Thursday, 20 December 2007

Educational Games

Playing games at home with your children will not only help them with all essential numeracy and literacy but will also encourage them to share, communicate and will have a great impact on their understanding of family life. We are all busy people alway rushing about, never taking time to sit down and spend quality time with our children. Encouraging family time together will not only be beneficial for you now but your children when they become parents.

Simple card games, board games and even traditional party games will give children quality time to bond with you. It's all too easy to say "Oh later, I'm too busy now, come back later" but we all know later sometimes never. Make a point of setting aside time to play a game, it won't take long and you will find qualities in your child you may not have seen for a long time.

Some of my favourite are simple games like "I Spy", Card Games and board games like Shopping List and Pass the Word. Even games like Ludo and Snap will encourage children to share and count.

Friday, 14 December 2007

National Year of Reading 2008

The 2008 National Year of Reading will create a powerful focus of opportunities and activities so that children, families and adult learners understand the benefits that reading for pleasure and purpose can bring to change their lives."
The National Literacy Trust and The Reading Agency are leading a consortium of organisations committed to promoting reading to manage the National Year of Reading 2008 (NYR) on behalf of the DCSF. For more information read the press release.The NYR will run from January to December 2008. From January to March organisations and authorities will be asked to take the Reading Challenge, to pledge and plan their support. Delivery of the NYR will be launched in April 2008.

Tuesday, 11 December 2007

Bedlam Cube

The Bedlam Cube has 19,186 different solutions!
Everytime it is attempted it is different and becomes addictive
Playing the Bedlam cube is educational and improves spatial awareness & hand eye co-ordination.
The Bedlam Cube is a British Invention
Unlike other Puzzle Cubes it has NO additional needless packaging!
The Bedlam Cube consists of 13 unique geometric shapes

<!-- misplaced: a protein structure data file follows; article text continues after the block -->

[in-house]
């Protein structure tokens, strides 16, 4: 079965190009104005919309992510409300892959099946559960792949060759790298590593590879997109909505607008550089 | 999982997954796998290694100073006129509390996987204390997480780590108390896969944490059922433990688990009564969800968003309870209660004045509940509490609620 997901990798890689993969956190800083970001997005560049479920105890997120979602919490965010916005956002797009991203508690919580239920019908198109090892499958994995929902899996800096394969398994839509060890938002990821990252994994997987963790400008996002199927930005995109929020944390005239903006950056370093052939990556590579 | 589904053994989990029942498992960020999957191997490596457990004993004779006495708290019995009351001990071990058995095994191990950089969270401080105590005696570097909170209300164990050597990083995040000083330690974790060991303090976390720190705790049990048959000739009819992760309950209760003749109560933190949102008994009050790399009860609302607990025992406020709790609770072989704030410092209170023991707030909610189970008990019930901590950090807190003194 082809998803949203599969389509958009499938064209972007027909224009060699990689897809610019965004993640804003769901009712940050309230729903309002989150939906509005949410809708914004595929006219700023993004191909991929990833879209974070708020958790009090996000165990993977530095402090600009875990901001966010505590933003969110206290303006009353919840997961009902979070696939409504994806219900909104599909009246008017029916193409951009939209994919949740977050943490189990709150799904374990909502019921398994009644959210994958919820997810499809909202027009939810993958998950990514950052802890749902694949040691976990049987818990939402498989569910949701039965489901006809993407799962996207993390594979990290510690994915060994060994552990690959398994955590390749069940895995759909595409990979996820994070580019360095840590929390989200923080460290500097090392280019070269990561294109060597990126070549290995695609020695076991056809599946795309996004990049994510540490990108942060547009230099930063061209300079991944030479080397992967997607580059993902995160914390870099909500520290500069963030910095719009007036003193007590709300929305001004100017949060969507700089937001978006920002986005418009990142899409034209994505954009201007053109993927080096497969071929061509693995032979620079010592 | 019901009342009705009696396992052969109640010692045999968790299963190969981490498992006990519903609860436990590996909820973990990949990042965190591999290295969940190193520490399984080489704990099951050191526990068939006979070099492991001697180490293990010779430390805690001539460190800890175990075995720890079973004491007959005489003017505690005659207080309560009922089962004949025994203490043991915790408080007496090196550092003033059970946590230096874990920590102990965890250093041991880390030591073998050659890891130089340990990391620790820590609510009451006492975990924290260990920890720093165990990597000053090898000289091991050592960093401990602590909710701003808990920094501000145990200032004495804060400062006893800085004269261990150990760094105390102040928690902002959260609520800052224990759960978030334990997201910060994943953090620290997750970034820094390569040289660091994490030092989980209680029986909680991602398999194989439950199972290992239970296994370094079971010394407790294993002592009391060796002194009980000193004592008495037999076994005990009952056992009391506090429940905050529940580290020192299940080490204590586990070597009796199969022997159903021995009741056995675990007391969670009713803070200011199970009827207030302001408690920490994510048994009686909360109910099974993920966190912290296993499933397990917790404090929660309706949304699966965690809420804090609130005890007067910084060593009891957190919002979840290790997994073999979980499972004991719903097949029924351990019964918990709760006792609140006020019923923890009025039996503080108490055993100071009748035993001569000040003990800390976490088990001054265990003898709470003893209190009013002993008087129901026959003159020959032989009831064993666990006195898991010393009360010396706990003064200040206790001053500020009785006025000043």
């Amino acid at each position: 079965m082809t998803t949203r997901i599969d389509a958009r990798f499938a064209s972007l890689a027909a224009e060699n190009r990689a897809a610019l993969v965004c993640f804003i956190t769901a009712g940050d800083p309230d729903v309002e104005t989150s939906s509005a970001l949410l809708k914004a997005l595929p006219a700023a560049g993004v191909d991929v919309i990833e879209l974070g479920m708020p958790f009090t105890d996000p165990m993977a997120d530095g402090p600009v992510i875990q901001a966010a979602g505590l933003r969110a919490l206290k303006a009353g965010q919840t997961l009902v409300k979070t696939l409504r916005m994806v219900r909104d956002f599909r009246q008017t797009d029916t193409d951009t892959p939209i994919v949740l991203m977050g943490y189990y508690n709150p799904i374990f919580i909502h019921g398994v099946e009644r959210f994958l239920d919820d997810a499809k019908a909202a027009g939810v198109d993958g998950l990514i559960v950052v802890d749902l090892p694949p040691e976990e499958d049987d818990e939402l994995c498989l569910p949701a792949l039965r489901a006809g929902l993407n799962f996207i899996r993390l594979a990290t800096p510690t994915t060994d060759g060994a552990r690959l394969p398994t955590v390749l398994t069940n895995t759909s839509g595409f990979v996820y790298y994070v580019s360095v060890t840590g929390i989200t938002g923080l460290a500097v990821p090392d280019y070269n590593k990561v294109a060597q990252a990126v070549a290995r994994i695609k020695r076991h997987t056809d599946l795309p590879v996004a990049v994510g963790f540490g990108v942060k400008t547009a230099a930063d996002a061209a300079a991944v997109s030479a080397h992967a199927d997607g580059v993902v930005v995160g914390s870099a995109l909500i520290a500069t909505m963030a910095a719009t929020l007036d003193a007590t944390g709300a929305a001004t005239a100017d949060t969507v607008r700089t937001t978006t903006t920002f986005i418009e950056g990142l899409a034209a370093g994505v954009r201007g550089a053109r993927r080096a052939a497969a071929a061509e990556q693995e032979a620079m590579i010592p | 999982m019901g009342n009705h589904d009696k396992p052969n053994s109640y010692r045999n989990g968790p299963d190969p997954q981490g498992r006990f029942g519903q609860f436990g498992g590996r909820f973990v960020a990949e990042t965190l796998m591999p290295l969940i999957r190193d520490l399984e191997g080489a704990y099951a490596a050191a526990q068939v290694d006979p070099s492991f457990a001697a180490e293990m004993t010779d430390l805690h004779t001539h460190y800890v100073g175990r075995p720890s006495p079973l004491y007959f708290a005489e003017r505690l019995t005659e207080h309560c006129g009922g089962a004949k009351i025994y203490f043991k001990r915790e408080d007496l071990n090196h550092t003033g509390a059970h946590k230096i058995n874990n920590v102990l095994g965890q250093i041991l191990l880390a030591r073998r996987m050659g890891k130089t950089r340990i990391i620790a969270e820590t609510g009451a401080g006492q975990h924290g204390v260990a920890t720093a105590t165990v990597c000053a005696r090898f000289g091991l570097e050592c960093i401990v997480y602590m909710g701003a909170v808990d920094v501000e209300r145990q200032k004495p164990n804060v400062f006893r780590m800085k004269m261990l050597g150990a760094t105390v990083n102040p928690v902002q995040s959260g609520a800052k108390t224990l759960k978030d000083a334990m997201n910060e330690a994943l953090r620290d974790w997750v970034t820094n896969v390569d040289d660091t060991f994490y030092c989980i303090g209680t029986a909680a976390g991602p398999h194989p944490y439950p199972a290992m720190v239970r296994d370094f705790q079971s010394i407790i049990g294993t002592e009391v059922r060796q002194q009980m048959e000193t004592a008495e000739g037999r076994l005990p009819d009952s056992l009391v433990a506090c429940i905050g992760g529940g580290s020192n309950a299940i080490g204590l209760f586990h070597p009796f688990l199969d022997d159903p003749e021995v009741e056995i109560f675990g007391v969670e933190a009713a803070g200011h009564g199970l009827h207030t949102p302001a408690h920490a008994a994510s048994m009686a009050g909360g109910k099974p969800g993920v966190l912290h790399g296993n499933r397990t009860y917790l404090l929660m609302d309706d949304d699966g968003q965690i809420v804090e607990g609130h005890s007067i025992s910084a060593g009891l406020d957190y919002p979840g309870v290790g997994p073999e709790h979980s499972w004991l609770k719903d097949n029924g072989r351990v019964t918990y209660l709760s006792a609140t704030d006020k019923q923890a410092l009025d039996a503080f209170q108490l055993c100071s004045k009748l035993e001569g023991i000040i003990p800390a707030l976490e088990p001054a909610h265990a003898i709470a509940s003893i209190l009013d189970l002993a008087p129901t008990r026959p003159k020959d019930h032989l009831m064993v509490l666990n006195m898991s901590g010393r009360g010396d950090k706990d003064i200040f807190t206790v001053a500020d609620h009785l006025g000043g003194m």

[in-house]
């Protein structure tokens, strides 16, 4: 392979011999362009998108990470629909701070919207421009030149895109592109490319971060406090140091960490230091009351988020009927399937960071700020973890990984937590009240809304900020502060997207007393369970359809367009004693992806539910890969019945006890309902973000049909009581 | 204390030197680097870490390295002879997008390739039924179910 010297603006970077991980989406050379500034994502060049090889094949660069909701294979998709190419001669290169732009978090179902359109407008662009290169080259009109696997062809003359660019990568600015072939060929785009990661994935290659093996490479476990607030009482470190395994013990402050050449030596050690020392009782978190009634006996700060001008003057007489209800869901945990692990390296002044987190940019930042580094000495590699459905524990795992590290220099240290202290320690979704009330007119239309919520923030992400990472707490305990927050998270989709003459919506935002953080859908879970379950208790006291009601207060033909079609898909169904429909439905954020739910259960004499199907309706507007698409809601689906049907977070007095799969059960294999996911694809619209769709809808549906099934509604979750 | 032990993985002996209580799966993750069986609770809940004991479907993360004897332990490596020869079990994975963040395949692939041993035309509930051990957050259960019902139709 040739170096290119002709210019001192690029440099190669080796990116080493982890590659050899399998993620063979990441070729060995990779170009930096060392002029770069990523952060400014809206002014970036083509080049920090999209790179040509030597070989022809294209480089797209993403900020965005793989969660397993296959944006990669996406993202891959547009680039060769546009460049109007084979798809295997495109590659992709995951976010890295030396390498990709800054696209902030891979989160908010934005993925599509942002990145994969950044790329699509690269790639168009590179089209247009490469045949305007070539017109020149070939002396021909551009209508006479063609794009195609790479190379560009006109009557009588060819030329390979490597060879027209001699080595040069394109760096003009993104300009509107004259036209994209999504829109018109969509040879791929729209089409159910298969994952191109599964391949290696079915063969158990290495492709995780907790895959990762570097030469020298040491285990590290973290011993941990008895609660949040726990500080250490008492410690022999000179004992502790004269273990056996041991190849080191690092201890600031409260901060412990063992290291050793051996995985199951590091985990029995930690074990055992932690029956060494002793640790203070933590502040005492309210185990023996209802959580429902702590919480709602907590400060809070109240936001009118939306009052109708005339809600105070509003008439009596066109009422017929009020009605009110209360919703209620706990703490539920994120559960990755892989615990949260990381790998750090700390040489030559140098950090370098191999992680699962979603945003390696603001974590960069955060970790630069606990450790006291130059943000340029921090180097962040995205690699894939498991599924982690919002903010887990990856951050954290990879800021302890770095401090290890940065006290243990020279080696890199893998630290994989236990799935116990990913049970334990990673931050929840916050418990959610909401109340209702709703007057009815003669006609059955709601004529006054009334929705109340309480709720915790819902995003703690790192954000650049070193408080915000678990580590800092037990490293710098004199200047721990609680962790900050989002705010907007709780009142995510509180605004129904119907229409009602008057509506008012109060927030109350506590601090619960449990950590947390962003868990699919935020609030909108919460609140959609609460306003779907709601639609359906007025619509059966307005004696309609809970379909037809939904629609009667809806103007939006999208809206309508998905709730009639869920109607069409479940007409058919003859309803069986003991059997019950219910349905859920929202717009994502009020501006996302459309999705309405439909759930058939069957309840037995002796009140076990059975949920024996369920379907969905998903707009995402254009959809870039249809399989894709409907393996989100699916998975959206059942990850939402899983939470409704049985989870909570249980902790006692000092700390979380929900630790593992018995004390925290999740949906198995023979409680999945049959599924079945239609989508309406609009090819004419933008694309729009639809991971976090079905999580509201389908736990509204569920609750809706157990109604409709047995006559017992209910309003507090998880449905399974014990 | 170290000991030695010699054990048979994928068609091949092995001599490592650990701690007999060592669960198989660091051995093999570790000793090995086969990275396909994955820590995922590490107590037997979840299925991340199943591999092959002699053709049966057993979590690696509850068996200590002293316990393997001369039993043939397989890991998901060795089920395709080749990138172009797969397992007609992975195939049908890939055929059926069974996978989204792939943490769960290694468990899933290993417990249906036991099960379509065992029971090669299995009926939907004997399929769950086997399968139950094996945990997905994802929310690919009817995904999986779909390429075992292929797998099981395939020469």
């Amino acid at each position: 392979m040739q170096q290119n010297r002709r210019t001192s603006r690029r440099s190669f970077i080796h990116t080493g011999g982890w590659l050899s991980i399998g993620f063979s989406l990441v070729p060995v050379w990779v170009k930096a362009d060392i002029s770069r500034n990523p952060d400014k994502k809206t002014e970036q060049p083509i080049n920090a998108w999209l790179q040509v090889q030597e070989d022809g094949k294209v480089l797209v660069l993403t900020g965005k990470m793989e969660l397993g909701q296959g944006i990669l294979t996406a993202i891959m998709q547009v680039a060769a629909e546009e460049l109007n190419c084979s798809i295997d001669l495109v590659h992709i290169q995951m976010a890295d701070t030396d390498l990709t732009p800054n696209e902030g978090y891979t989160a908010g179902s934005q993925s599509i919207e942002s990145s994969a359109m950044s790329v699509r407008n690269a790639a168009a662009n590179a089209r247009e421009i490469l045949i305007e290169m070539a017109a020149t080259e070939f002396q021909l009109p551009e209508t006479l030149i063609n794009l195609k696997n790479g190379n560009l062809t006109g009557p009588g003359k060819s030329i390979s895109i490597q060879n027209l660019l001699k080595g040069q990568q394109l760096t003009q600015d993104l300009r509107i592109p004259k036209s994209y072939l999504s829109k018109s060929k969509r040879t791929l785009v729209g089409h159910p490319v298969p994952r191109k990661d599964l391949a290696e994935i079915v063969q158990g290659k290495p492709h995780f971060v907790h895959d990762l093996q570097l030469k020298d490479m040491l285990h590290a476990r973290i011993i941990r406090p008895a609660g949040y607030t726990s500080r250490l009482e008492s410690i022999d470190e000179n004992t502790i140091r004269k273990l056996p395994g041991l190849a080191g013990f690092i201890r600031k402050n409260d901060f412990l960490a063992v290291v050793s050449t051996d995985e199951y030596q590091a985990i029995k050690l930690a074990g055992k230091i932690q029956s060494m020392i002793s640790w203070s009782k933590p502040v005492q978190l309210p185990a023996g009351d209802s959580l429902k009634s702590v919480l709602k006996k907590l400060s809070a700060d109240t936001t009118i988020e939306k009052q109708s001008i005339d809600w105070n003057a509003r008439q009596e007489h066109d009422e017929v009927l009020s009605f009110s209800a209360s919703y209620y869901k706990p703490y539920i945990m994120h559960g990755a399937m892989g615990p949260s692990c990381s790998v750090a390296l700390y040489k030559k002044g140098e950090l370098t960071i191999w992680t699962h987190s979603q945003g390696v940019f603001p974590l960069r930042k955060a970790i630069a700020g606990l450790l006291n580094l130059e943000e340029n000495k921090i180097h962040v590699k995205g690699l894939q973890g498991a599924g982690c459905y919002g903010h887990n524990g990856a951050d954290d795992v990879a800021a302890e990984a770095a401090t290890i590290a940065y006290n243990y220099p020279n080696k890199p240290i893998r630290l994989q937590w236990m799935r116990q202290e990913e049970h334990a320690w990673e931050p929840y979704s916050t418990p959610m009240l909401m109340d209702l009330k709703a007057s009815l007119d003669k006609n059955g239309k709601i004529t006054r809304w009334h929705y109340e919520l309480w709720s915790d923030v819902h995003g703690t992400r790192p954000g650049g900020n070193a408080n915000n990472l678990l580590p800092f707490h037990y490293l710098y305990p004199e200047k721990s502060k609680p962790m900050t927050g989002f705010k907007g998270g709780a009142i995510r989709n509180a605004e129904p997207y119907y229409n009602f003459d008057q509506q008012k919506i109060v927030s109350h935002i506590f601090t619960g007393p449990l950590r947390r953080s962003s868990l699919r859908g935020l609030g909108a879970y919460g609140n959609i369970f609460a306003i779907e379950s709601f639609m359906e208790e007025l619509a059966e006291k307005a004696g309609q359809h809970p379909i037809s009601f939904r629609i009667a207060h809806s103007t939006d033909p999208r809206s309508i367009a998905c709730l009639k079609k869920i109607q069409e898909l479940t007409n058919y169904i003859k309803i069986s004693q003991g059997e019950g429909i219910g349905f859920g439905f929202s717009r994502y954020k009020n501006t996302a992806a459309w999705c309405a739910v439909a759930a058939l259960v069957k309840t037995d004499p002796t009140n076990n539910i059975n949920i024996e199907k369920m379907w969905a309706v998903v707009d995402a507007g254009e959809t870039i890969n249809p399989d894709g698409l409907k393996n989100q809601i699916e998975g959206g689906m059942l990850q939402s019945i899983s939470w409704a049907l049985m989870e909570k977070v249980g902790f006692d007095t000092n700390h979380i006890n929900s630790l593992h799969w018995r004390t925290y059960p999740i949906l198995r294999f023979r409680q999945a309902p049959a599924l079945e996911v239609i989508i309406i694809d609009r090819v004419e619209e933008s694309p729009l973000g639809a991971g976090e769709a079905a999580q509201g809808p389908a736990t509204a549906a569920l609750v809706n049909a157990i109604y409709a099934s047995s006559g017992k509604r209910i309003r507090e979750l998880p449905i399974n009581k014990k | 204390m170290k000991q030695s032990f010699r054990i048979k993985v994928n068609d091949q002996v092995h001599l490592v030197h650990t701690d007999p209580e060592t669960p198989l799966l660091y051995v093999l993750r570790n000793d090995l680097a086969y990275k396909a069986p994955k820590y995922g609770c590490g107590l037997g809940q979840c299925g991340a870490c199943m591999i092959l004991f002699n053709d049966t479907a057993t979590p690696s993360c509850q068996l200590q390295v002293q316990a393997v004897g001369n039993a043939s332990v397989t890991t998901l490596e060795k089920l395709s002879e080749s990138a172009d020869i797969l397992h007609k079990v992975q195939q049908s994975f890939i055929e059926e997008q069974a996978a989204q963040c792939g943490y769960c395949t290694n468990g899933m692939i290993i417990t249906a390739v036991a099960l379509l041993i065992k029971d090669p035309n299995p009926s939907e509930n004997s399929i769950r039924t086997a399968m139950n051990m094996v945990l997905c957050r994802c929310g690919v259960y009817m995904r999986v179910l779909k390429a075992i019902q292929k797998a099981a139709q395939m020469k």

The Bedlam Cube is a personal challenge

World Class Education

The Government is set to unveil its ten-year plan aimed at giving every child in England a 'world class' education.
Schools Secretary Ed Balls will outline the sweeping reforms as part of the new Children's Plan which heralds a major shift in the Government's approach to dealing with youngsters.
He said he wants Britain to be 'the best place in the world for children to grow up' and the document will cover every aspect of children's lives from how they spend their free time to the role their parents play in their education.
The plan includes foreign languages to be taught in primary schools and changes to national Sats tests.
It will also attempt to revive the key role parents play in their children's education and that every child will have a personal tutor who knows them 'in the round' and will act as the main point of contact for parents.
Additionally, parents' complaints will be handled more clearly and openly, and they will be given 'regular, up-to-date information' on their child's attendance, behaviour in class and educational progress.
The plan's publication comes a month after an academic report said the Government had spent £500 million in a failed attempt to boost reading standards in primary schools in the seven years to 2005.
And it follows a Government survey published last month on the well-being of children which found more needed to be done to close the gap in achievement for children from deprived backgrounds.
As part of the plan, former director of schools inspectorate Ofsted, Jim Roseor, will conduct a 'root and branch' review of primary education, the first in more than a decade.
Mr Balls said at the weekend: 'He will look at the primary curriculum and see how we can take out some of the clutter, reduce the number of set subjects so that we have more space for maths and have more space for reading.'
He said pupils could be tested when they are ready, rather than all at the same time, if a pilot programme currently under way in 500 schools proves successful.
However, Sats will not be abolished, despite pressure from teaching unions and education academics who say they put unneeded pressure on pupils, parents, schools and teachers.
Mr Balls added: 'I think parents want to know the information, not only about their child but how their school is doing.'